It is true that the Supreme Court in Aldinger v. Howard suggested that courts look to the scope of the substantive federal causes of action in a case, over which Congress has extended judicial power, in determining whether Congress intended to negate pendent jurisdiction over particular state law claims. 427 U.S. at 17, 96 S. Ct. at 2421. In Aldinger, the Court looked to the scope of § 1983 to construe the jurisdictional grant in § 1343(a) (3), which was enacted at the same time as § 1983 and which contains almost identical language as § 1983. Section 1343(a) (3), the only jurisdictional statute involved in Aldinger, and section 1983 were such close analogues of each other that the Court found that Congress' exclusion of municipalities from liability in § 1983 strongly implied an intent not to allow pendent jurisdiction over the defendant municipality through § 1343(a) (3).

Amoco's situation, however, is strikingly different from that in Aldinger. In this case, several federal causes of action, arising under federal common law and § 1985(3) as well as 29 U.S.C. § 187(b), are alleged. Moreover, several jurisdictional provisions are involved, including the broadly *1223 worded grant of jurisdiction in § 1331. Thus, although the limitations on individual damages liability and punitive damages under § 187 might imply a negation of pendent jurisdiction over similar state claims for such relief in a case arising exclusively under § 187(b), the scope of a § 187 cause of action is not dispositive where a case involves several other federal causes of action and several other grants of federal jurisdiction. Congress' possible intent as to pendent jurisdiction under § 187(b) sheds little or no light on its intent regarding §§ 1331 or 1343(a) (1).

Thus, despite the defendants' arguments, the Court concludes that neither § 187(b) nor the "broad grants of jurisdiction" in §§ 1331 and 1343(a) (1) implicitly negate the existence of pendent jurisdiction in this case. See FDIC v. Otero, 598 F.2d 627, 631 (1st Cir. 1979) (finding no implied intent to exclude pendent party or claim given the "broad grant of jurisdiction" in 12 U.S.C. § 1819(4)). Of particular significance in ascertaining this intent is the procedural context in which the state law claims in this case are asserted. Owen Equipment & Erection Co. v. Kroger, 437 U.S. at 375-76, 98 S. Ct. at 2403-04 (procedural context "crucial"); Ortiz v. United States, 595 F.2d at 71-72 (same). The individual defendants as well as the local unions are properly in this court under independent bases of federal jurisdiction. Absent compelling policy reasons suggesting otherwise, it is reasonable to assume that Congress would want courts to be able to adjudicate all claims against such parties properly in federal court if it would be in the interest of judicial economy, fairness, and convenience.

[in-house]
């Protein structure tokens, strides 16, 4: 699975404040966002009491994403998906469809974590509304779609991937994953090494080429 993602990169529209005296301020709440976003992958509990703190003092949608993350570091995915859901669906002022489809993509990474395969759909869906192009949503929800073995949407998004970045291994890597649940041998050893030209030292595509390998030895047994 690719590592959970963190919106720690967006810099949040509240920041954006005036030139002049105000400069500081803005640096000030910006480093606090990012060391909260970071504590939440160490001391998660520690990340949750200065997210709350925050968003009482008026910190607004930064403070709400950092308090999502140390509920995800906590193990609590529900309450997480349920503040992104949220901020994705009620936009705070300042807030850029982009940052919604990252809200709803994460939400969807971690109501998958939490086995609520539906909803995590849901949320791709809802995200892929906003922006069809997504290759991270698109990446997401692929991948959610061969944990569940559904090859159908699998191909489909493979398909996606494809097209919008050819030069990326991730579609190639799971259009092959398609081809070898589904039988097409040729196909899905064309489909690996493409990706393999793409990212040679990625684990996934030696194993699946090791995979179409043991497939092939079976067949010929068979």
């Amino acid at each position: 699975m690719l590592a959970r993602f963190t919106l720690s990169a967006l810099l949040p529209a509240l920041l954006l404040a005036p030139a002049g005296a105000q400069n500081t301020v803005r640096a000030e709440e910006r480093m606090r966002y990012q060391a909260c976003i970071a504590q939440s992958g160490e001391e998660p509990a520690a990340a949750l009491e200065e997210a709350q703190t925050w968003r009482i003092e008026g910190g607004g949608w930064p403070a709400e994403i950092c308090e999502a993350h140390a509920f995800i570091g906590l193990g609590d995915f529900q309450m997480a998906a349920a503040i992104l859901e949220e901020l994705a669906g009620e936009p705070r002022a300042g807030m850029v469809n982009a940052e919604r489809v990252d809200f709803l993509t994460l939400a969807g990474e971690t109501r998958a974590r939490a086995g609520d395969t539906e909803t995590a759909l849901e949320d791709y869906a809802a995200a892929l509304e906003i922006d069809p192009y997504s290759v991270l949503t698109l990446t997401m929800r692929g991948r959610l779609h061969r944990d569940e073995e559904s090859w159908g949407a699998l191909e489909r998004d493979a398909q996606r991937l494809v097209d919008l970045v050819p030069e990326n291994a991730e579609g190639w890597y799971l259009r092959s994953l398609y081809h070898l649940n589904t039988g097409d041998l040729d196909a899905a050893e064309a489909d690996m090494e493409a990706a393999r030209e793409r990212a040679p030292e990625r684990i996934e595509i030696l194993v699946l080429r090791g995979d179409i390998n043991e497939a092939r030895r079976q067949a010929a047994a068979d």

Thus, having both constitutional and statutory power to exercise pendent jurisdiction over state law claims in this suit, the Court must decide in its discretion whether to do so. The Court believes that it is proper to take pendent jurisdiction in this suit. Were the local union members the only defendants in this action, the Court would most likely dismiss the pendent claims because all federal claims against the individuals have already been dismissed. See United Mine Workers v. Gibbs, 383 U.S. at 726, 86 S. Ct. at 1139 (if all federal claims dismissed before trial, court should not take pendent jurisdiction over state claims). However, this case will proceed to trial against the unions on Amoco's § 187 claims. Thus, both judicial economy and convenience counsel for adjudicating all of Amoco's claims against both the unions and the individuals in one forum. Furthermore, the issues of state law in this case do not, on first blush, seem so complex as to require "surer footed" resolution in the state courts. See United Mine Workers v. Gibbs, supra, at 726, 86 S. Ct. at 1139. Thus, it would not be unfair for this federal court to adjudicate them. Finally, principles of comity do not weigh heavily in favor of state court adjudication of the pendent claims. Rather, the possibility that some of Amoco's state law claims may be preempted by the national labor laws "afford[s] a special reason for the exercise of pendent jurisdiction; the federal courts are particularly appropriate bodies for the application of preemption principles." Id. at 729, 86 S. Ct. at 1140. The motions to dismiss the pendent state claims are therefore denied.

 
VI. Motion To Dismiss Claim For Punitive Damages

Count Eleven of Amoco's complaint seeks punitive damages under Rhode Island law, apparently against both the unions and the individual defendants, for their allegedly violent acts and threats of violence. See Amoco's Memorandum in Opposition to Motion to Dismiss at 30-31. The local unions and their individual members move to dismiss this claim on the grounds that: (1) punitive damages are not available under 29 U.S.C. § 187 for unlawful secondary activity; and (2) the court should not exercise pendent jurisdiction over a pendent claim for punitive damages under state law. Defendants apparently concede that 29 U.S.C. § 187 does not preempt a state cause of action for punitive damages where violent secondary conduct is alleged. This Court has already concluded that it will take pendent jurisdiction over all state law claims in this case, and finds that the national labor laws do not prohibit an award of punitive damages for violent secondary conduct where available under state law.